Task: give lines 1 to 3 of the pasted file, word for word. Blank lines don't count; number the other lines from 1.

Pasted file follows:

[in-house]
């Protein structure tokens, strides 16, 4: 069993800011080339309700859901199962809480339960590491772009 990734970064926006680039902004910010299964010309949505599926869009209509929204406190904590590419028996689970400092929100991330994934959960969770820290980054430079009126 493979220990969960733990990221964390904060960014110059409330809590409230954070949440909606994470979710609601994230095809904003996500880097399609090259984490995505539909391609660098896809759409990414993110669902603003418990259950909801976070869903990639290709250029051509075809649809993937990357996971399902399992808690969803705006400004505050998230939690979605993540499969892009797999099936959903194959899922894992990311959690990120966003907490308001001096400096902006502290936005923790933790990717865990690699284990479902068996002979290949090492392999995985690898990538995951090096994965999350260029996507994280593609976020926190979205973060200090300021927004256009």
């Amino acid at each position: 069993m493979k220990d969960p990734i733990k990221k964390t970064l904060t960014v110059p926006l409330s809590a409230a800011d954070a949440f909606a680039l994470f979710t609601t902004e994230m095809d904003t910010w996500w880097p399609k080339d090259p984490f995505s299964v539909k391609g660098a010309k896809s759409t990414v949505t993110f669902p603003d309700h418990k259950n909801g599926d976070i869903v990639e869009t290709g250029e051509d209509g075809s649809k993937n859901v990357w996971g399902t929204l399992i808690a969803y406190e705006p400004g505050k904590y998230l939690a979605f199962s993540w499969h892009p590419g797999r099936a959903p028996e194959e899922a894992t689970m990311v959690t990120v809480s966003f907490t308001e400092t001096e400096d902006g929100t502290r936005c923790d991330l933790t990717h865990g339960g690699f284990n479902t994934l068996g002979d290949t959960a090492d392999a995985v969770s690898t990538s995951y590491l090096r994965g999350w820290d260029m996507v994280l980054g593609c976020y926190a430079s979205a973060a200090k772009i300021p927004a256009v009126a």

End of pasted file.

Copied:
[in-house]
């Protein structure tokens, strides 16, 4: 069993800011080339309700859901199962809480339960590491772009 990734970064926006680039902004910010299964010309949505599926869009209509929204406190904590590419028996689970400092929100991330994934959960969770820290980054430079009126 493979220990969960733990990221964390904060960014110059409330809590409230954070949440909606994470979710609601994230095809904003996500880097399609090259984490995505539909391609660098896809759409990414993110669902603003418990259950909801976070869903990639290709250029051509075809649809993937990357996971399902399992808690969803705006400004505050998230939690979605993540499969892009797999099936959903194959899922894992990311959690990120966003907490308001001096400096902006502290936005923790933790990717865990690699284990479902068996002979290949090492392999995985690898990538995951090096994965999350260029996507994280593609976020926190979205973060200090300021927004256009």
């Amino acid at each position: 069993m493979k220990d969960p990734i733990k990221k964390t970064l904060t960014v110059p926006l409330s809590a409230a800011d954070a949440f909606a680039l994470f979710t609601t902004e994230m095809d904003t910010w996500w880097p399609k080339d090259p984490f995505s299964v539909k391609g660098a010309k896809s759409t990414v949505t993110f669902p603003d309700h418990k259950n909801g599926d976070i869903v990639e869009t290709g250029e051509d209509g075809s649809k993937n859901v990357w996971g399902t929204l399992i808690a969803y406190e705006p400004g505050k904590y998230l939690a979605f199962s993540w499969h892009p590419g797999r099936a959903p028996e194959e899922a894992t689970m990311v959690t990120v809480s966003f907490t308001e400092t001096e400096d902006g929100t502290r936005c923790d991330l933790t990717h865990g339960g690699f284990n479902t994934l068996g002979d290949t959960a090492d392999a995985v969770s690898t990538s995951y590491l090096r994965g999350w820290d260029m996507v994280l980054g593609c976020y926190a430079s979205a973060a200090k772009i300021p927004a256009v009126a």